EBSA:  Employee Benefits Security Administration
EFAST:  ERISA Filing Acceptance System
EGTRRA:  Economic Growth and Tax Relief Reconciliation Act of 2001
Eligibility:  The qualification requirements used in determining an employee’s eligibility to join the plan. Usually defined as satisfaction of both an age and service requirement, such as age 21 and 1 Year of Service, the requirements must be satisfied prior to an employee enrolling as a plan participant.
Employee Deferral:  The amount or percentage of a participant’s compensation that has been elected for contribution to the plan. This amount is deducted each payroll period and not subject to Federal Tax and certain State’s taxes but is subject to Social Security Taxes.  These amounts are always 100% vested.
Entry Date:  The date(s), specified in the Adoption Agreement, on which an employee who has satisfied the plan’s eligibility requirements may join the plan.
EPCRS:  Employee Plans Compliance Resolution System
ERISA:  Employee Retirement Income Security Act of 1974
ERPA:  Enrolled Retirement Plan Agent
ESOP:  Employee Stock Ownership Plan
back to top

FICA:  Federal Insurance Contributions Act
Fiduciary:  An individual, corporation, or association holding assets for another party, often with the legal authority and duty to make decisions regarding financial matters on behalf of the other party. 
Fiscal Year:  the employer’s 12- month accounting year. 
FUTA:  Federal Unemployment Tax Act
back to top

GATT:  General Agreement on Tariffs and Trade
back to top

Hardship Withdrawal:  A withdrawal option in some defined contribution plans that allows the early withdrawal of money from the plan for certain types of demonstrated financial problems.  Hardship withdrawals cannot be repaid to the plan and have very strict circumstances under which they are granted.  Tax implications apply as well as a one year restriction on participant deferrals from the date of the withdrawal. 
HCE:  Highly Compensated Employee.  An employee who was a 5% owner during the determination year, or had compensation in excess of $80,000 and was in the Top-Paid Group.
HEART:  Heroes Earnings Assistance and Relief Tax Act of 2008
back to top

Individual Retirement Account (IRA):  A personal savings plan trusteed by a bank or a qualified nonbank trustee. It allows you to set aside money for retirement while offering tax advantages. Types of IRAs include the Traditional IRA, SIMPLE IRA, and the Roth IRA.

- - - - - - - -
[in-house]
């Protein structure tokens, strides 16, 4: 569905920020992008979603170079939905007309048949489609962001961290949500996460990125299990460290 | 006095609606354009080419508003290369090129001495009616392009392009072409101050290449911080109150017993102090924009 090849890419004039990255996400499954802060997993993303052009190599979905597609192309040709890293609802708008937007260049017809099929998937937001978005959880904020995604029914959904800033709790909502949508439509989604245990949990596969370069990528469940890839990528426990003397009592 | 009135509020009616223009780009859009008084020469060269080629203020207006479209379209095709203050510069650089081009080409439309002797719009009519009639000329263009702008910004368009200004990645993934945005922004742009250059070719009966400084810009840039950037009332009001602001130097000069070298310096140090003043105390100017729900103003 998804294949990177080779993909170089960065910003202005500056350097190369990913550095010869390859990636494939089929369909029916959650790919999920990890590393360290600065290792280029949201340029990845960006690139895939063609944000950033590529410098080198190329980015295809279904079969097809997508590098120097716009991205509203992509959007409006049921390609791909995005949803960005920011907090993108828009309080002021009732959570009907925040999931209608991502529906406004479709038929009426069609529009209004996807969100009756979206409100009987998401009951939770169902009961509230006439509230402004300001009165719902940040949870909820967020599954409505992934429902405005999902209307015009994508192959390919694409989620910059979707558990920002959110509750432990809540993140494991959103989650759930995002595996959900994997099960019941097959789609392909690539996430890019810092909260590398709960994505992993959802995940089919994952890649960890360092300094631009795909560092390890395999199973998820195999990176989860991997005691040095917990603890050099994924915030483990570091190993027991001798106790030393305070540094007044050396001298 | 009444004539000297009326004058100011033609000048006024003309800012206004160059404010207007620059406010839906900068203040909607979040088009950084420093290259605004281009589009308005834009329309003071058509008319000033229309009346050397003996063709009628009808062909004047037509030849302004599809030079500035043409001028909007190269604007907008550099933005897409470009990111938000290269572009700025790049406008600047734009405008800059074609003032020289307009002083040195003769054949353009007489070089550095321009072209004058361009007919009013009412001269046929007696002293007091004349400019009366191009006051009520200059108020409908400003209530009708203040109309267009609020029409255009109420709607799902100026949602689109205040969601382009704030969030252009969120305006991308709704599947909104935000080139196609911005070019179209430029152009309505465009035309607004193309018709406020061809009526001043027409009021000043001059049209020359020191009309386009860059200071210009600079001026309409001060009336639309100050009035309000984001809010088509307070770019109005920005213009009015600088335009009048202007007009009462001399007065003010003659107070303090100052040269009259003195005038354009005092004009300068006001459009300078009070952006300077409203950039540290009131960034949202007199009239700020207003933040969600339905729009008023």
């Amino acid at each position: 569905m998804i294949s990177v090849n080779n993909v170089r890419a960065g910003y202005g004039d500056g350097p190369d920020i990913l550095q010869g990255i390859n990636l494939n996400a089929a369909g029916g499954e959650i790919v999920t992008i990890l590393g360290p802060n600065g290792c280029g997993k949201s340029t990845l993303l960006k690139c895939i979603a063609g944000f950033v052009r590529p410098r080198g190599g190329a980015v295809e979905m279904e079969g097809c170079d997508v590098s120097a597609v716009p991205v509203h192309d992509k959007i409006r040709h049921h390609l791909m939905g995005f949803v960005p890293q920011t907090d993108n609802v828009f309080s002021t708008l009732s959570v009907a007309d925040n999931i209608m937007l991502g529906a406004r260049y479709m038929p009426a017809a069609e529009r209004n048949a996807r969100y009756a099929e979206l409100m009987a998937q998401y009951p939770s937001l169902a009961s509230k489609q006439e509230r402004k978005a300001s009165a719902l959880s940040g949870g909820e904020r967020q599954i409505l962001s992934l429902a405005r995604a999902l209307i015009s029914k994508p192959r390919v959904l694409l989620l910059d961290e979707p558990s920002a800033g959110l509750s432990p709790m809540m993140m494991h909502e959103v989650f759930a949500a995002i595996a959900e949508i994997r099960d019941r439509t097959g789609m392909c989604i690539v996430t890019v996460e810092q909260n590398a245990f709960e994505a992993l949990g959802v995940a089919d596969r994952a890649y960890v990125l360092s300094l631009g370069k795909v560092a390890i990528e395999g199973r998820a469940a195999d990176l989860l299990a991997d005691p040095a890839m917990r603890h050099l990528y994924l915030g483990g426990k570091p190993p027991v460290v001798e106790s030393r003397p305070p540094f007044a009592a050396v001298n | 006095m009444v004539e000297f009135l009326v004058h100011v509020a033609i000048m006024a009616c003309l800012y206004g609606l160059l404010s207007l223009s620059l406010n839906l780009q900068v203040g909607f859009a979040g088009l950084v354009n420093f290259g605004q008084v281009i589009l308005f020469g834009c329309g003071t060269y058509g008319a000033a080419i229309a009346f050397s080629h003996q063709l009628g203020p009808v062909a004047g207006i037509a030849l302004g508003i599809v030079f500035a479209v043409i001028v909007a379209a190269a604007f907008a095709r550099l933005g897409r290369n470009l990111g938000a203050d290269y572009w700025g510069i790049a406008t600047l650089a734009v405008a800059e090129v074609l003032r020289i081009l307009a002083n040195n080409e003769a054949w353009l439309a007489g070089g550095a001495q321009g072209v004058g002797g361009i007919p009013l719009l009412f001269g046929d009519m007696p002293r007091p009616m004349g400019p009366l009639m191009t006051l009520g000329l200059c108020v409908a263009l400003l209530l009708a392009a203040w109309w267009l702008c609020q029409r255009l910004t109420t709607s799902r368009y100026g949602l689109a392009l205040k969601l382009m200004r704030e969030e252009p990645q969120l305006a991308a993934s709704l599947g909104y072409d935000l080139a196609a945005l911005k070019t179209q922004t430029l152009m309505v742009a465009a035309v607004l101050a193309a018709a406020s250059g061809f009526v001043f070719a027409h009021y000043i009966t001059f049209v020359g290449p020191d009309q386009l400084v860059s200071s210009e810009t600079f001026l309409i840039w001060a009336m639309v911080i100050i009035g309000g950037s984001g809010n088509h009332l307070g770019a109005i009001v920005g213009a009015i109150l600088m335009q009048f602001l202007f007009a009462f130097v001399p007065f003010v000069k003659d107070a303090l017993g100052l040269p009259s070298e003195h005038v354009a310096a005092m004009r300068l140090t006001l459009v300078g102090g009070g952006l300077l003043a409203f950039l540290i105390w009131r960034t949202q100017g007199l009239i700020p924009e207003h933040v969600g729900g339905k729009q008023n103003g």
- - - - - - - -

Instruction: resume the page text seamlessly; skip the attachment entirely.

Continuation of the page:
In-Service Withdrawal:  A withdrawal made by an active employee from a qualified plan account without demonstrating a specific financial need. Participants must meet certain requirements, depending upon the plan, which may include a minimum age restriction (usually age 59 ½), a length-of-service requirement, or both.
Investment Company:  A corporation or trust that invests pooled shareholder dollars in securities appropriate to the organization’s objective. The most common type of investment company, commonly called a mutual fund, stands ready to buy back its shares at their current net asset value.
IRA:  Individual Retirement Account or Annuity
IRC:  Internal Revenue Code
IRS:  Internal Revenue Service
back to top

Joint and Last Survivor Annuity:  An annuity that provides periodic payments for the joint lives of two individuals with benefits payable upon the death of one individual to the surviving individual at, for example, 50%, 75%, or 100% of the original payment amount depending upon the terms of the contract.
back to top

Key Employee:  A participant who, during the plan year, is an officer with compensation greater than $130,000, a more than 5% owner, or more than 1% owner whose compensation exceeds $150,000. 
back to top

Matching Contributions:  An amount contributed by the employer to a participant’s account based on a formula related to a participant’s salary deferral contributions. This formula may be fixed or discretionary. If discretionary, the matching contribution formula may vary from plan year to plan year. This type of employer contribution is typically subject to a vesting schedule.